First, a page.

A key Senate committee met on Tuesday to discuss legislative fixes that would allow banks to service state-legal marijuana businesses without the risk of being penalized by federal financial regulators, and the chair of the panel concluded that “a case has been made pretty strongly here” that the issue must get resolved but that it’s a “very important and complex issue that we need to get right.”
The Senate Banking, Housing and Urban Affairs Committee, chaired by Sen. Mike Crapo (R-ID), announced the hearing last week, which took some advocates by surprise given the senator’s previous statement that he wouldn’t commit to examining the cannabis financial services issue while the federal government still regarded marijuana as a controlled substance.
A bipartisan bill—the Secure And Fair Enforcement (SAFE) Banking Act—was a main focus of the conversation. The House version of the legislation cleared that chamber’s Financial Services Committee in March, and while advocates hoped it would go before the full chamber ahead of the August recess, expectations have shifted toward the fall for floor action.
When a Marijuana Moment reporter asked Crapo after the hearing if he’s spoken to Senate Majority Leader Mitch McConnell (R-KY) about the bill, the chairman replied that he’s “spoken to almost all of our colleagues about this.”
In response to questions from other reporters about next steps, he said that the committee is “trying right now to see if we can find a way to address the various issues” ahead of a potential markup on the cannabis banking legislation and that he doesn’t “intend to hold additional hearings on the issue.”
Sen. Sherrod Brown (D-OH), ranking member of the panel, said in his opening remarks at the hearing that “the legal cannabis industry is one of the fastest growing in the United States and employs hundreds of thousands of people.”
“No matter how you feel about marijuana itself, we have a duty to look about for the workers who work in this industry and the communities they represent,” he said.
Witnesses who testified before the Senate committee included SAFE Banking Act sponsors Sens. Cory Gardner (R-CO) and Jeff Merkley (D-OR), Credit Union National Association (CUNA) representative Rachel Pross, American Bankers Association (ABA) representative Joanne Sherwood, Smart Approaches To Marijuana (SAM) Vice President of Government Affairs Garth Van Meter and LivWell Enlightened Health CEO John Lord.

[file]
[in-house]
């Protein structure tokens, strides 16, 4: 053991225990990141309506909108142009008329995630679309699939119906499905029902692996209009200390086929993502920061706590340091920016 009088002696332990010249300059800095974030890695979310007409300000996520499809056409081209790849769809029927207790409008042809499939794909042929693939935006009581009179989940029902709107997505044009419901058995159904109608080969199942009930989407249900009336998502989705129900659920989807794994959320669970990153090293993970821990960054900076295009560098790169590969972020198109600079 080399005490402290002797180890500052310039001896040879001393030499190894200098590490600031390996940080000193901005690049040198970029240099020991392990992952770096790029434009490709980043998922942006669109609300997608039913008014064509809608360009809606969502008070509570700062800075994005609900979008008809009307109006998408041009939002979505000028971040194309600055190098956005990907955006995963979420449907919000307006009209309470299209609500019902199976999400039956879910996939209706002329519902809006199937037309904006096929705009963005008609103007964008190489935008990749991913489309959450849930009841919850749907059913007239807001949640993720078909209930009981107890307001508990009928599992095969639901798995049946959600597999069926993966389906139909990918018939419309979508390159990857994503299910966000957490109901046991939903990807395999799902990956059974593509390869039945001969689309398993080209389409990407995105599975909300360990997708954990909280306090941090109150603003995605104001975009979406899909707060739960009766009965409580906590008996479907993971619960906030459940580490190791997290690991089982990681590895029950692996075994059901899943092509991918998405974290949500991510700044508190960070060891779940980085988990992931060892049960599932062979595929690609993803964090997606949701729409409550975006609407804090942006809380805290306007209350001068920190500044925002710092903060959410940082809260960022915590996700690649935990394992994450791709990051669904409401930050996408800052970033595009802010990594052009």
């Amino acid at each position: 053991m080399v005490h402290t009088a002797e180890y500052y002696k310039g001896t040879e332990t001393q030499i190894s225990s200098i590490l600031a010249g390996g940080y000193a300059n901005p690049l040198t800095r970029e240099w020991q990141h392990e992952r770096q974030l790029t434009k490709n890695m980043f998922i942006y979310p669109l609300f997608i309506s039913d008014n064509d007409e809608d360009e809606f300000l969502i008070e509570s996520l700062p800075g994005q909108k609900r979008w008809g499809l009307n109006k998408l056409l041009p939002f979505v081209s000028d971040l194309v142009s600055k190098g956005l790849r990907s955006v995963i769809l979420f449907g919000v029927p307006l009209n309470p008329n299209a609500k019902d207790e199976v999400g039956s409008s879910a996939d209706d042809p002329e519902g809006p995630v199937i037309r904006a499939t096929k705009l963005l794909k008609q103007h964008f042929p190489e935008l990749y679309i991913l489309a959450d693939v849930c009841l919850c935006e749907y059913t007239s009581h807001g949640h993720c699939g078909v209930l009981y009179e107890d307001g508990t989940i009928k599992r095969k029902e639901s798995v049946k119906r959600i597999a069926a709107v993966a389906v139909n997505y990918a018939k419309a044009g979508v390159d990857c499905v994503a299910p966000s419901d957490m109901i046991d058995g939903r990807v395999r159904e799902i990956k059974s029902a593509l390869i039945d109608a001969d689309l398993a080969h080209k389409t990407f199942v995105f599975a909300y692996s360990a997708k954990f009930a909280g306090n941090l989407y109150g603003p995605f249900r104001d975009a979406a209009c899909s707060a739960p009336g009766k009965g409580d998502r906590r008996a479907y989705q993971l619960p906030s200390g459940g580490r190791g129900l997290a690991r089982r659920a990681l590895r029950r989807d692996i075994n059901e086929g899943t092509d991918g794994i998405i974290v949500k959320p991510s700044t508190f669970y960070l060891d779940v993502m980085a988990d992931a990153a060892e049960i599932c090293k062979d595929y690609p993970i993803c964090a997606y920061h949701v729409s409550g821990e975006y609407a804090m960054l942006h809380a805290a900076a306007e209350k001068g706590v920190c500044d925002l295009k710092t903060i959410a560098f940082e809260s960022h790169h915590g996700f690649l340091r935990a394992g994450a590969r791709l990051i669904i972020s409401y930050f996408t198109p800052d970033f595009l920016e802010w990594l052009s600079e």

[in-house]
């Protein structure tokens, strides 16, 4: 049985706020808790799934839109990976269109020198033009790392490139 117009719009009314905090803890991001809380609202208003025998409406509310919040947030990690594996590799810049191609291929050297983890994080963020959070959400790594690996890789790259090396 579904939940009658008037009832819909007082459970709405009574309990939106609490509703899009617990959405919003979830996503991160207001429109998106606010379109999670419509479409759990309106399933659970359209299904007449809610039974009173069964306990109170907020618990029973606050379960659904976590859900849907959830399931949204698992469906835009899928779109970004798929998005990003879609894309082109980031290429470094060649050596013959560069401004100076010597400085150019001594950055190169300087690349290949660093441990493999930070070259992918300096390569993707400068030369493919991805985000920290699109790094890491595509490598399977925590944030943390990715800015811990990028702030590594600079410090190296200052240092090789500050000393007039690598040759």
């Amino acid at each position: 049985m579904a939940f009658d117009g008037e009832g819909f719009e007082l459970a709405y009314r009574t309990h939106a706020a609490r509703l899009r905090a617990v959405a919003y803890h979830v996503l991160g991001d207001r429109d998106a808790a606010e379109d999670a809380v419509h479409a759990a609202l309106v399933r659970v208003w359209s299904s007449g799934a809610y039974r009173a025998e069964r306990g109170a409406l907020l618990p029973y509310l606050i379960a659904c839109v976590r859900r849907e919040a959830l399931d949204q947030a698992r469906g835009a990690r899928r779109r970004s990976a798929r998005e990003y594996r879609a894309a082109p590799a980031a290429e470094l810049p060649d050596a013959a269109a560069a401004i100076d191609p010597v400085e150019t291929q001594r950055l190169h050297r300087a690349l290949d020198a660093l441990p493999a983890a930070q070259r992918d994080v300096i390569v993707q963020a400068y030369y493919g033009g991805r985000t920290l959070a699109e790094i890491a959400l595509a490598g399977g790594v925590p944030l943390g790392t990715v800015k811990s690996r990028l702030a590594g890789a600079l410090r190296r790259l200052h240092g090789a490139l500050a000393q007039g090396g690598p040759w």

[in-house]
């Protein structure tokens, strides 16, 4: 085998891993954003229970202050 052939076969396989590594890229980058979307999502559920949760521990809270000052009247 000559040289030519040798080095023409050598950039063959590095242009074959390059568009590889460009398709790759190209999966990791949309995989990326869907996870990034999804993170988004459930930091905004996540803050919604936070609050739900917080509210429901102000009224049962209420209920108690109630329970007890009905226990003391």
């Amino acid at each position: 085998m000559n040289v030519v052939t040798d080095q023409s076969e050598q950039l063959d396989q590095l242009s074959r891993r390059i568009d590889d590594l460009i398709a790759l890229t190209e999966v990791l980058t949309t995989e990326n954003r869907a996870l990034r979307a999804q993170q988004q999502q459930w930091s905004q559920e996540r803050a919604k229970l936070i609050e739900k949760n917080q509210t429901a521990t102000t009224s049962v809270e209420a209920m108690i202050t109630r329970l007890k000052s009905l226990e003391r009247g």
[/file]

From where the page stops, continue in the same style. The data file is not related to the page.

Watch the Senate’s marijuana banking hearing below:
Advocates argue that providing banking access to cannabis businesses will increase financial transparency and mitigate safety risks, since such companies are currently largely forced to operate on a cash basis that makes them targets of crime.
Gardner said in his testimony that “the states are leading on this issue, and the federal government has failed to respond. It has closed its eyes and plugged its ears and pretended the issue will go away. It won’t.”
“Keeping those dollars out of banks means we lose the ability to trace where the dollars go,” he added. “It also makes it harder to ensure all taxes are being paid. It makes it easier for criminals in the illicit market to pose as legitimate. And it leaves hundreds of millions of dollars of cash in the state.”
He recognized during the hearing that this “is a difficult hearing, a difficult topic. I know that.”
“But we were sent here to deal with the difficult topics,” he said. “It’s an important step forward. First hearing we’ve had on this issue as the federal government wakes up to the reality that the cannabis issue is not going to go away and we must have action.”
Following the hearing, Gardner told reporters that he was confident that there’s enough support in the Senate to pass not only the SAFE Banking Act but also another bipartisan bill he is cosponsoring to allow states to set their own cannabis policies without the risk of federal interference.
“[I]t would pass with majority support and I think it would have a majority of Republicans voting for it as well,” he said.
Notably, the senator told Marijuana Moment that he speaks to McConnell “constantly” about cannabis issues, as recently as Monday.